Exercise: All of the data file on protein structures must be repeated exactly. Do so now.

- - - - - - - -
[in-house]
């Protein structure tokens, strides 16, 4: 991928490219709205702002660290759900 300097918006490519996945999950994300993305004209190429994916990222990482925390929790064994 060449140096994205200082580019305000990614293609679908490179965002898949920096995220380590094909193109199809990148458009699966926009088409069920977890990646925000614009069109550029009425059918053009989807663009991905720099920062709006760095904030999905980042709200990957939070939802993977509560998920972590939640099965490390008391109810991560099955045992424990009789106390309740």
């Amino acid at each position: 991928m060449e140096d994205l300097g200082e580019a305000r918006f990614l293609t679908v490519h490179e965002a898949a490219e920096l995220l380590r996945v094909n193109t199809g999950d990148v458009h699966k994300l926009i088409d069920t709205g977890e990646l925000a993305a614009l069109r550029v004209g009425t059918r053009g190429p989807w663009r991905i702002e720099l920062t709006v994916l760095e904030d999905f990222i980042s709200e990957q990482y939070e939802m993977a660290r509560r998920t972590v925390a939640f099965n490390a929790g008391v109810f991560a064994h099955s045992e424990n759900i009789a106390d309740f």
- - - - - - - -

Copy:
[in-house]
């Protein structure tokens, strides 16, 4: 991928490219709205702002660290759900 300097918006490519996945999950994300993305004209190429994916990222990482925390929790064994 060449140096994205200082580019305000990614293609679908490179965002898949920096995220380590094909193109199809990148458009699966926009088409069920977890990646925000614009069109550029009425059918053009989807663009991905720099920062709006760095904030999905980042709200990957939070939802993977509560998920972590939640099965490390008391109810991560099955045992424990009789106390309740």
């Amino acid at each position: 991928m060449e140096d994205l300097g200082e580019a305000r918006f990614l293609t679908v490519h490179e965002a898949a490219e920096l995220l380590r996945v094909n193109t199809g999950d990148v458009h699966k994300l926009i088409d069920t709205g977890e990646l925000a993305a614009l069109r550029v004209g009425t059918r053009g190429p989807w663009r991905i702002e720099l920062t709006v994916l760095e904030d999905f990222i980042s709200e990957q990482y939070e939802m993977a660290r509560r998920t972590v925390a939640f099965n490390a929790g008391v109810f991560a064994h099955s045992e424990n759900i009789a106390d309740f």